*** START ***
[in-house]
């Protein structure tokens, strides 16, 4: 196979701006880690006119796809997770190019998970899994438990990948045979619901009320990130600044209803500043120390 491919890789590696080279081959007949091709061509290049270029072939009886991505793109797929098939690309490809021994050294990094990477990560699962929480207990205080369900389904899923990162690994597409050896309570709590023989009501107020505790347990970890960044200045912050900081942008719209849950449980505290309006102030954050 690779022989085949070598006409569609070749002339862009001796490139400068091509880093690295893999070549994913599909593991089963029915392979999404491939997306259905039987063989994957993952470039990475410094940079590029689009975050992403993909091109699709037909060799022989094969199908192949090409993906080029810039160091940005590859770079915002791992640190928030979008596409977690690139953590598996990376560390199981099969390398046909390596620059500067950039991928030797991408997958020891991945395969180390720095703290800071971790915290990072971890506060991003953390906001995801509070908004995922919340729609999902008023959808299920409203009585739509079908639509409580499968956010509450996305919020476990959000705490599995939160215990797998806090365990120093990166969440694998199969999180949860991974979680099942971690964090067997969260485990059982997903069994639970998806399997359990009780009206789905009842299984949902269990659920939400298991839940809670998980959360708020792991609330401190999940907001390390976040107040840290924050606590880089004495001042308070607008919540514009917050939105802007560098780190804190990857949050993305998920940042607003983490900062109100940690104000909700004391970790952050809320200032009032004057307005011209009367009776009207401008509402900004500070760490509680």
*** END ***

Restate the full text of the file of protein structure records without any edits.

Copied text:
[in-house]
């Protein structure tokens, strides 16, 4: 196979701006880690006119796809997770190019998970899994438990990948045979619901009320990130600044209803500043120390 491919890789590696080279081959007949091709061509290049270029072939009886991505793109797929098939690309490809021994050294990094990477990560699962929480207990205080369900389904899923990162690994597409050896309570709590023989009501107020505790347990970890960044200045912050900081942008719209849950449980505290309006102030954050 690779022989085949070598006409569609070749002339862009001796490139400068091509880093690295893999070549994913599909593991089963029915392979999404491939997306259905039987063989994957993952470039990475410094940079590029689009975050992403993909091109699709037909060799022989094969199908192949090409993906080029810039160091940005590859770079915002791992640190928030979008596409977690690139953590598996990376560390199981099969390398046909390596620059500067950039991928030797991408997958020891991945395969180390720095703290800071971790915290990072971890506060991003953390906001995801509070908004995922919340729609999902008023959808299920409203009585739509079908639509409580499968956010509450996305919020476990959000705490599995939160215990797998806090365990120093990166969440694998199969999180949860991974979680099942971690964090067997969260485990059982997903069994639970998806399997359990009780009206789905009842299984949902269990659920939400298991839940809670998980959360708020792991609330401190999940907001390390976040107040840290924050606590880089004495001042308070607008919540514009917050939105802007560098780190804190990857949050993305998920940042607003983490900062109100940690104000909700004391970790952050809320200032009032004057307005011209009367009776009207401008509402900004500070760490509680």